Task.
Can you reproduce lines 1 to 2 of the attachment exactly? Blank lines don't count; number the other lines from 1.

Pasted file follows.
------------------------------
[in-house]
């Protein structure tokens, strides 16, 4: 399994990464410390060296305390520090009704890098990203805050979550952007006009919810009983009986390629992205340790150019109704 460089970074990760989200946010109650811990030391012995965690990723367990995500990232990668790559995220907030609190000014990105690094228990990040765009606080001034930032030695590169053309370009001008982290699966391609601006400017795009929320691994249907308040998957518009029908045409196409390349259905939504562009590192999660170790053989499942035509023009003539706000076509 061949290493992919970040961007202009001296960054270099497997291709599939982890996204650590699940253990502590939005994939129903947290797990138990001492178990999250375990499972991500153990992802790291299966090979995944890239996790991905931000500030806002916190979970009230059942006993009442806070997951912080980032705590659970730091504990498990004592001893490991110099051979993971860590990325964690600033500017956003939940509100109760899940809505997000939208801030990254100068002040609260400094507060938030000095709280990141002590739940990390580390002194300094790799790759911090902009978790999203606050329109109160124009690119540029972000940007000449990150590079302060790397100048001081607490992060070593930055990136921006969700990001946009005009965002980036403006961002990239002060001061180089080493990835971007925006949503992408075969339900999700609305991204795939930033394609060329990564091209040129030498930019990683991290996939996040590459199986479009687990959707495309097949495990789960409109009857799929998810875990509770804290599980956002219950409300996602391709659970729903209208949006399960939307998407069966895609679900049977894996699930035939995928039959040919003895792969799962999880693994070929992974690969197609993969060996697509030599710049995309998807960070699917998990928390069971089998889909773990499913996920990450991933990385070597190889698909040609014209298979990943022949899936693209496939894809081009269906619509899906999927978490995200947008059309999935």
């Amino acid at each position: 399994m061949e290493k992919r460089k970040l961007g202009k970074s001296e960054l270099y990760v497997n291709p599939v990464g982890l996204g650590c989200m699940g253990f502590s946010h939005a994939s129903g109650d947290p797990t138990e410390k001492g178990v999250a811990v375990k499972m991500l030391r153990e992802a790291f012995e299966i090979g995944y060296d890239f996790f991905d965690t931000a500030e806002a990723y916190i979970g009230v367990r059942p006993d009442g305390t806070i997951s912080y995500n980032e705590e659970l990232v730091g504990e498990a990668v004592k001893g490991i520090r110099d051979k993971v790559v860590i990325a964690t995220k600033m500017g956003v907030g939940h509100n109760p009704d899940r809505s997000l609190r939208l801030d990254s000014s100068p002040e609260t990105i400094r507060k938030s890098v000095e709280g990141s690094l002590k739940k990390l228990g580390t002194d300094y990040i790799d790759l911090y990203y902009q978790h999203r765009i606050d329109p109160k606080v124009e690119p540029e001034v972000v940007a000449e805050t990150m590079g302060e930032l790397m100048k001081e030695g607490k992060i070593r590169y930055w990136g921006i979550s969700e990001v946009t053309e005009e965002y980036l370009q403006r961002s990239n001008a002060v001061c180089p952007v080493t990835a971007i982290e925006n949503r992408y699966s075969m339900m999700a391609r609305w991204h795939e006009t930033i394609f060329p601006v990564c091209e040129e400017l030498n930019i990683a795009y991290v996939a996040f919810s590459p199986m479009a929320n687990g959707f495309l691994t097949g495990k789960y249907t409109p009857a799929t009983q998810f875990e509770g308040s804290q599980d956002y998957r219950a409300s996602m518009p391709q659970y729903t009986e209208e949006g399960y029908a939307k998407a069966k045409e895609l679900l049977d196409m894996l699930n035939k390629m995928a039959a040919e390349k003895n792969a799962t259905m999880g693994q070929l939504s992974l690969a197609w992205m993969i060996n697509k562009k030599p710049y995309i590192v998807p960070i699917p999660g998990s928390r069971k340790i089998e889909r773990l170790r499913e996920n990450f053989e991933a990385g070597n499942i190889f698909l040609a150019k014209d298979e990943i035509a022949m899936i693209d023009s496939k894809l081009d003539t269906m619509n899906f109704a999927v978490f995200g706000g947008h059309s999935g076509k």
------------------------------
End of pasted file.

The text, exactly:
[in-house]
């Protein structure tokens, strides 16, 4: 399994990464410390060296305390520090009704890098990203805050979550952007006009919810009983009986390629992205340790150019109704 460089970074990760989200946010109650811990030391012995965690990723367990995500990232990668790559995220907030609190000014990105690094228990990040765009606080001034930032030695590169053309370009001008982290699966391609601006400017795009929320691994249907308040998957518009029908045409196409390349259905939504562009590192999660170790053989499942035509023009003539706000076509 061949290493992919970040961007202009001296960054270099497997291709599939982890996204650590699940253990502590939005994939129903947290797990138990001492178990999250375990499972991500153990992802790291299966090979995944890239996790991905931000500030806002916190979970009230059942006993009442806070997951912080980032705590659970730091504990498990004592001893490991110099051979993971860590990325964690600033500017956003939940509100109760899940809505997000939208801030990254100068002040609260400094507060938030000095709280990141002590739940990390580390002194300094790799790759911090902009978790999203606050329109109160124009690119540029972000940007000449990150590079302060790397100048001081607490992060070593930055990136921006969700990001946009005009965002980036403006961002990239002060001061180089080493990835971007925006949503992408075969339900999700609305991204795939930033394609060329990564091209040129030498930019990683991290996939996040590459199986479009687990959707495309097949495990789960409109009857799929998810875990509770804290599980956002219950409300996602391709659970729903209208949006399960939307998407069966895609679900049977894996699930035939995928039959040919003895792969799962999880693994070929992974690969197609993969060996697509030599710049995309998807960070699917998990928390069971089998889909773990499913996920990450991933990385070597190889698909040609014209298979990943022949899936693209496939894809081009269906619509899906999927978490995200947008059309999935």